David shot down there this afternoon, and returned with two 20 litre water containers, for $15 each. They kindly fitted these with taps for a further $3. Jolly good value we thought, and alot cheaper than a tank on stand. We plan to end up getting four when we have organised space for them in our storeroom.
Thanks to Terena for listing emergency items necessary for an emergency kit. We do have a simple one but minus the spare batteries, and tinned food! On investigating have just found a couple of tins of Baked Beans. This is food for thought and we do feel that we should be better prepared for tomorrow.


Wednesday, March 2, 2011

The Big Crush

Saturday morning, 5th February, saw a majority of our Street members gather at Andy Fraser’s for a “Bottle Crushing” exercise.
We've been collecting our glass bottles with a view to looking at other methods of recycling, instead of disposing of them in our street recycling bins.
Andy contacted Barry Lucinsky, a well known Kapiti Coast identity, who has been involved in “Keep NZ Beautiful”, and other worthwhile projects. Barry has a business, Silica Glass Crushers, and he readily agreed to attend with his equipment.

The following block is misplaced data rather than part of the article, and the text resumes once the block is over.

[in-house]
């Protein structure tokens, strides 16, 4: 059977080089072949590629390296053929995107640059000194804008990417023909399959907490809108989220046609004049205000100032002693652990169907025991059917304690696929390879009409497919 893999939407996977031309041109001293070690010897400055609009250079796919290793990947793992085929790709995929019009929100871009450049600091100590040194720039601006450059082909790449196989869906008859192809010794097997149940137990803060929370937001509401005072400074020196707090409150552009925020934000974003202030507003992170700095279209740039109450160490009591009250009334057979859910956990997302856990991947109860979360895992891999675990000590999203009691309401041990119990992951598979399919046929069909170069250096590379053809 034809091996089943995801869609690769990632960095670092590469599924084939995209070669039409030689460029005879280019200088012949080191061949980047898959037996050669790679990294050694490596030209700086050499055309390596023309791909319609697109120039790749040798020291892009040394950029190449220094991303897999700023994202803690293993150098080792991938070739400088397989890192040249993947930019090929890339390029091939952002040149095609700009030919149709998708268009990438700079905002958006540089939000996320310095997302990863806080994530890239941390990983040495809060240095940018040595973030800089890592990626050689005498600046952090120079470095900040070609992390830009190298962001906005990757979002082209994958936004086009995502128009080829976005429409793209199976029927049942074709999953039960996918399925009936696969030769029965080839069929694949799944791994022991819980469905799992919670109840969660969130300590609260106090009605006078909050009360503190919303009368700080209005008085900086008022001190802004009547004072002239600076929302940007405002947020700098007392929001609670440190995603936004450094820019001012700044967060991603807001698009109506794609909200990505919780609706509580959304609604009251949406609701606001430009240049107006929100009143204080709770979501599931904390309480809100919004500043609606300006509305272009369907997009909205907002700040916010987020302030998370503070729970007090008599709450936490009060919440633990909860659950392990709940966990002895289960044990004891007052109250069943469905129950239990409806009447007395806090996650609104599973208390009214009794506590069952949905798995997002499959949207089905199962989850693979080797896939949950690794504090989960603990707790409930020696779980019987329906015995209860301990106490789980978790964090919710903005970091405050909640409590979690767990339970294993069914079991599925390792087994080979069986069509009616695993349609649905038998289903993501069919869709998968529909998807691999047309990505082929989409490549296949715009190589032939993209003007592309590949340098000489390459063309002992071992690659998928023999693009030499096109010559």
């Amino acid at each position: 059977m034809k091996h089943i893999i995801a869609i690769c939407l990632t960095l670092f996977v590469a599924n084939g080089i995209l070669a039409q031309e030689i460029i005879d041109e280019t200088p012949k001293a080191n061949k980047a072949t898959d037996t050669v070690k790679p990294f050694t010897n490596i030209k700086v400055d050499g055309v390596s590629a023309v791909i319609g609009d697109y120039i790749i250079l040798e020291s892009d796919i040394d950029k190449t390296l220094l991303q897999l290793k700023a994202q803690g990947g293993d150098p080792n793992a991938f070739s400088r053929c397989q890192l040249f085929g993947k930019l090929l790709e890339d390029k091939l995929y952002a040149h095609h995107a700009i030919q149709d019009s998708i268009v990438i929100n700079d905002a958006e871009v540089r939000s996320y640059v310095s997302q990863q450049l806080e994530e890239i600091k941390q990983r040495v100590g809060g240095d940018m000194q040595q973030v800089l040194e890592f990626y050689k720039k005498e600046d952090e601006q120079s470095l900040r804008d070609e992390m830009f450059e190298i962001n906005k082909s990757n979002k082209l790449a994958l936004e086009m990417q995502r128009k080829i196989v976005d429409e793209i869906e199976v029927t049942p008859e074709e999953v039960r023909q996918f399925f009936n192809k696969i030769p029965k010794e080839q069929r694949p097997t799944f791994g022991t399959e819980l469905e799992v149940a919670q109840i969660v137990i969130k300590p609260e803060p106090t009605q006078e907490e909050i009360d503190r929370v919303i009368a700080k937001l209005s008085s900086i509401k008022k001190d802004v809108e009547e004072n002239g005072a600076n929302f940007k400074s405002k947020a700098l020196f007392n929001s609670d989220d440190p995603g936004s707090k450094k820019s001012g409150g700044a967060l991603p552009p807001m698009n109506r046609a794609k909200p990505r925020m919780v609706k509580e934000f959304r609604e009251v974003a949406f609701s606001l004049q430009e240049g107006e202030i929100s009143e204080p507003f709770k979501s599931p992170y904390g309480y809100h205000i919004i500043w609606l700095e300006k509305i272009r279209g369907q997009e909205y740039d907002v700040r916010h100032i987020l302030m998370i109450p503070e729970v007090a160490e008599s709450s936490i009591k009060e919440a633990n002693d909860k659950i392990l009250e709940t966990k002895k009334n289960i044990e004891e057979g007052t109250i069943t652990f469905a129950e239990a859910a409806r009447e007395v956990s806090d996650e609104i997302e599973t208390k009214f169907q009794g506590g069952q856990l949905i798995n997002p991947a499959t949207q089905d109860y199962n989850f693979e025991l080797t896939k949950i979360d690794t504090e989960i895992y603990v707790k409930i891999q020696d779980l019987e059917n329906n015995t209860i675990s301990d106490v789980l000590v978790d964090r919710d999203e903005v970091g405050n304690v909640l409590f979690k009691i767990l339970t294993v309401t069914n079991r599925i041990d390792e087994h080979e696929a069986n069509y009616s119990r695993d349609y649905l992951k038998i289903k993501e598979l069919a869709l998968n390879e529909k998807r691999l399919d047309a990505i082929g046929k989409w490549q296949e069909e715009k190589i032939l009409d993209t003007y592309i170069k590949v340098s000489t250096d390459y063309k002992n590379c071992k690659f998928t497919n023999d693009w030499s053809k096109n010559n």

The small crusher took care of all the bottles easily reducing them to about a 5mm chip. The glass can be put through the machine again and again until eventually it's reduced to a finer consistency, almost like sand.
The end result is that this crushed glass is excellent for driveways, (the local café, uses this there is a local Café, The Winemaker's Daughter , whose driveway is laid with this product, and it looks excellent).

Our team had a lot of fun with this project and it created a good deal of interest.
Andy is currently using the crushed glass on his own driveway here.  We intend to keep up with this idea of recycling the bottles, and will continue to collect them up and continue with the process, and it is possible that Andy will eventually have a very colourful driveway.